KFS to lose forests boundary altering power in new Bill


Chief conservatoire of Forests at the Kenya Forest Service Julius Kamau. PHOTO | POOL

The Kenya Forest Service (KFS) will lose powers to sanction the variation of boundaries of a public forest or excision of a public forest if Parliament approves proposed changes to the law.

The National Assembly’s Procedure and House Rules Committee wants MPs to repeal a section of the Forest Conservation and Management Act 2016, which protects forests from actions that endanger any rare, threatened or endangered species.

Through the Forest Conservation and Management (Amendment) Bill 2021, the committee wants to delete section 34(2) of the law that compels petitioners seeking variation of boundaries or excision of public forest to get the concurrence of the KFS.

“A petition under subsection (1) shall only be forwarded to the National Assembly on the recommendation of the Service (KFS),” section 34(2) of the Act states.

Currently, any petition to Parliament seeking to vary boundaries of a public forest or the revocation of the registration of a public forest or a portion of a public forest must also demonstrate that the exercise will not adversely affect its value as a water catchment area and prejudice biodiversity conservation, cultural site protection of the forest or its use for educational, recreational, health or research.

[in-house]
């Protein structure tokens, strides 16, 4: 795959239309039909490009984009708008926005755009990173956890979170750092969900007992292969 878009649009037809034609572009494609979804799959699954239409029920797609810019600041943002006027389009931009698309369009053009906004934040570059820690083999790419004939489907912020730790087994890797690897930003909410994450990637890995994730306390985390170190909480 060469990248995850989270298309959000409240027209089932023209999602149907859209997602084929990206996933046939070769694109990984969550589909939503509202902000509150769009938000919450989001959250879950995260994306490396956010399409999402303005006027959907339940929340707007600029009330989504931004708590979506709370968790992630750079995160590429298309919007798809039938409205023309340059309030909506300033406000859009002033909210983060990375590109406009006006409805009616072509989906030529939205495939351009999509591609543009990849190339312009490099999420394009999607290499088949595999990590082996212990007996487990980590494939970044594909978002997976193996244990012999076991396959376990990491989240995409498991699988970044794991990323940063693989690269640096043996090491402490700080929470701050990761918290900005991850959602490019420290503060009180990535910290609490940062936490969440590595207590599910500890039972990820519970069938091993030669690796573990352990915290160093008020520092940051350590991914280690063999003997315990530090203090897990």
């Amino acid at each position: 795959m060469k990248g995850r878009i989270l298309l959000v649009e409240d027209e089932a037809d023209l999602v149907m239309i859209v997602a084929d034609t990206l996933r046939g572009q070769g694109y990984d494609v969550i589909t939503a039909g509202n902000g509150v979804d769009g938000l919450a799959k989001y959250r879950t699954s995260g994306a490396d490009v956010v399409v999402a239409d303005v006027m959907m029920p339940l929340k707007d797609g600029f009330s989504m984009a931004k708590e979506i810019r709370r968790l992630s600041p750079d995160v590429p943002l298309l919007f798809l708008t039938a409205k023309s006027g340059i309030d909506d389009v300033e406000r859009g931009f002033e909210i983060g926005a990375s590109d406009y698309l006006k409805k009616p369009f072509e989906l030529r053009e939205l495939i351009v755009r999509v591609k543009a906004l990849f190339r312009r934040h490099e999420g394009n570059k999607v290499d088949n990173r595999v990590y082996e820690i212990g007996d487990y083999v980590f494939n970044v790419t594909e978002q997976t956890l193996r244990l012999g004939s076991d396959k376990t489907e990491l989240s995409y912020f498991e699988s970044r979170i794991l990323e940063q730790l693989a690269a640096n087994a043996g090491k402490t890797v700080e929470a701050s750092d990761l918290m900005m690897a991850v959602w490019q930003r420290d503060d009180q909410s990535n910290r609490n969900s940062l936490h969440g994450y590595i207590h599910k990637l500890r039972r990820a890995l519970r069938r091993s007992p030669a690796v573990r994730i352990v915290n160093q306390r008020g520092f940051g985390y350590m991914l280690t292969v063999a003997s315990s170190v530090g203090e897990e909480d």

In its recommendations to Parliament, the KFS is required by law to ensure that the intent of the variation must be approved by the Forest Conservation Committee in the area, independent environmental impact assessment and public participation should be carried out.

The Act allows any person to petition the National Assembly or the Senate, for the variation of boundaries of a public forest or the revocation of the registration of a public forest.

In 2020, for instance, Lang’ata MP Nixon Korir petitioned the National Assembly over the State’s decision to seize plots over claims of occupying a forest and land reserved a prison.

This is after the Environment Ministry announced its intention to repossess the land on grounds that the titles held by the residents relate to ungazetted forest land.

The National Assembly’s Environment and Forestry committee, which inquired into the petition returned a verdict that the law was followed in hiving off the 53.68 hectares where Sunvalley I, II & III Estates, and Royal Park Estate are built.

However, the committee found that the law was not followed in the excision of 34 acres where KMA Estate, Lang’ata Gardens Estate, Lang’ata View Estate, Shalom Estate, St Mary’s Hospital, and Forest Edge/View Estates are located.

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